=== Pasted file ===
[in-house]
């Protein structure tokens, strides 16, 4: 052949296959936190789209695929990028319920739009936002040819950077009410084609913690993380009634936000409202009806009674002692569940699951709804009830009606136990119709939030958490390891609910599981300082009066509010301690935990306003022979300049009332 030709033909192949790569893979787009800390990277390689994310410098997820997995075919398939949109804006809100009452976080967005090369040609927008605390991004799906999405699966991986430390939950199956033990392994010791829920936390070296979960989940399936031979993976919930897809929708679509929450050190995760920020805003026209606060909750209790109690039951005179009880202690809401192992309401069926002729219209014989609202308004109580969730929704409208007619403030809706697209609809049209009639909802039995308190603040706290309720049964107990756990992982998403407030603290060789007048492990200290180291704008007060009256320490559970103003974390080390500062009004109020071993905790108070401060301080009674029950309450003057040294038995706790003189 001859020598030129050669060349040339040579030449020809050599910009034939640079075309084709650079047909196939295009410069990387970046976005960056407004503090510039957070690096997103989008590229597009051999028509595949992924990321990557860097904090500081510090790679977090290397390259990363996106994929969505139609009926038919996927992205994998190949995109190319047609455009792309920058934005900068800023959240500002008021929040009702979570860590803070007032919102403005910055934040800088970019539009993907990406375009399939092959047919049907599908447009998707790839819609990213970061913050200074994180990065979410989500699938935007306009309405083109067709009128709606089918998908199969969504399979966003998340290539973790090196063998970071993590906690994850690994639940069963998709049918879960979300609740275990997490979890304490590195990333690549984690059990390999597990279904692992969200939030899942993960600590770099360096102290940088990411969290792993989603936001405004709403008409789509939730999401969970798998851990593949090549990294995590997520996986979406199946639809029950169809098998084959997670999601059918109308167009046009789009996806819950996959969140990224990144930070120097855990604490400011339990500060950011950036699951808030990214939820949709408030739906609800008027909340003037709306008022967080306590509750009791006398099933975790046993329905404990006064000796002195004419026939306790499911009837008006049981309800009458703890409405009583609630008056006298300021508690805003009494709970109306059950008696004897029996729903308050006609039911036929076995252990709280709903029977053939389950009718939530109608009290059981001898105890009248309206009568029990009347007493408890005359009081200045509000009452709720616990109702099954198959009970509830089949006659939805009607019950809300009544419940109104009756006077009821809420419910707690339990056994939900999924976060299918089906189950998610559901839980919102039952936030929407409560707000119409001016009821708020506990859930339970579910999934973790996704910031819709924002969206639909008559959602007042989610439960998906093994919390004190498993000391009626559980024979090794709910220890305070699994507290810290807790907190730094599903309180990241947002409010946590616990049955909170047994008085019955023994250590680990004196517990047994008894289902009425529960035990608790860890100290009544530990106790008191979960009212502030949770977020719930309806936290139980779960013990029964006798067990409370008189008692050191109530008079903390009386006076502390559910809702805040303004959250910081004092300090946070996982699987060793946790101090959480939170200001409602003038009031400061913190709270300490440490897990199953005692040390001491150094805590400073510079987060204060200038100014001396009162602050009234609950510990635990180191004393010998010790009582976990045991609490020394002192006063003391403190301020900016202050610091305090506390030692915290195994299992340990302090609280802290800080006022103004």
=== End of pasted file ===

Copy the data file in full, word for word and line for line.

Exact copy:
[in-house]
């Protein structure tokens, strides 16, 4: 052949296959936190789209695929990028319920739009936002040819950077009410084609913690993380009634936000409202009806009674002692569940699951709804009830009606136990119709939030958490390891609910599981300082009066509010301690935990306003022979300049009332 030709033909192949790569893979787009800390990277390689994310410098997820997995075919398939949109804006809100009452976080967005090369040609927008605390991004799906999405699966991986430390939950199956033990392994010791829920936390070296979960989940399936031979993976919930897809929708679509929450050190995760920020805003026209606060909750209790109690039951005179009880202690809401192992309401069926002729219209014989609202308004109580969730929704409208007619403030809706697209609809049209009639909802039995308190603040706290309720049964107990756990992982998403407030603290060789007048492990200290180291704008007060009256320490559970103003974390080390500062009004109020071993905790108070401060301080009674029950309450003057040294038995706790003189 001859020598030129050669060349040339040579030449020809050599910009034939640079075309084709650079047909196939295009410069990387970046976005960056407004503090510039957070690096997103989008590229597009051999028509595949992924990321990557860097904090500081510090790679977090290397390259990363996106994929969505139609009926038919996927992205994998190949995109190319047609455009792309920058934005900068800023959240500002008021929040009702979570860590803070007032919102403005910055934040800088970019539009993907990406375009399939092959047919049907599908447009998707790839819609990213970061913050200074994180990065979410989500699938935007306009309405083109067709009128709606089918998908199969969504399979966003998340290539973790090196063998970071993590906690994850690994639940069963998709049918879960979300609740275990997490979890304490590195990333690549984690059990390999597990279904692992969200939030899942993960600590770099360096102290940088990411969290792993989603936001405004709403008409789509939730999401969970798998851990593949090549990294995590997520996986979406199946639809029950169809098998084959997670999601059918109308167009046009789009996806819950996959969140990224990144930070120097855990604490400011339990500060950011950036699951808030990214939820949709408030739906609800008027909340003037709306008022967080306590509750009791006398099933975790046993329905404990006064000796002195004419026939306790499911009837008006049981309800009458703890409405009583609630008056006298300021508690805003009494709970109306059950008696004897029996729903308050006609039911036929076995252990709280709903029977053939389950009718939530109608009290059981001898105890009248309206009568029990009347007493408890005359009081200045509000009452709720616990109702099954198959009970509830089949006659939805009607019950809300009544419940109104009756006077009821809420419910707690339990056994939900999924976060299918089906189950998610559901839980919102039952936030929407409560707000119409001016009821708020506990859930339970579910999934973790996704910031819709924002969206639909008559959602007042989610439960998906093994919390004190498993000391009626559980024979090794709910220890305070699994507290810290807790907190730094599903309180990241947002409010946590616990049955909170047994008085019955023994250590680990004196517990047994008894289902009425529960035990608790860890100290009544530990106790008191979960009212502030949770977020719930309806936290139980779960013990029964006798067990409370008189008692050191109530008079903390009386006076502390559910809702805040303004959250910081004092300090946070996982699987060793946790101090959480939170200001409602003038009031400061913190709270300490440490897990199953005692040390001491150094805590400073510079987060204060200038100014001396009162602050009234609950510990635990180191004393010998010790009582976990045991609490020394002192006063003391403190301020900016202050610091305090506390030692915290195994299992340990302090609280802290800080006022103004």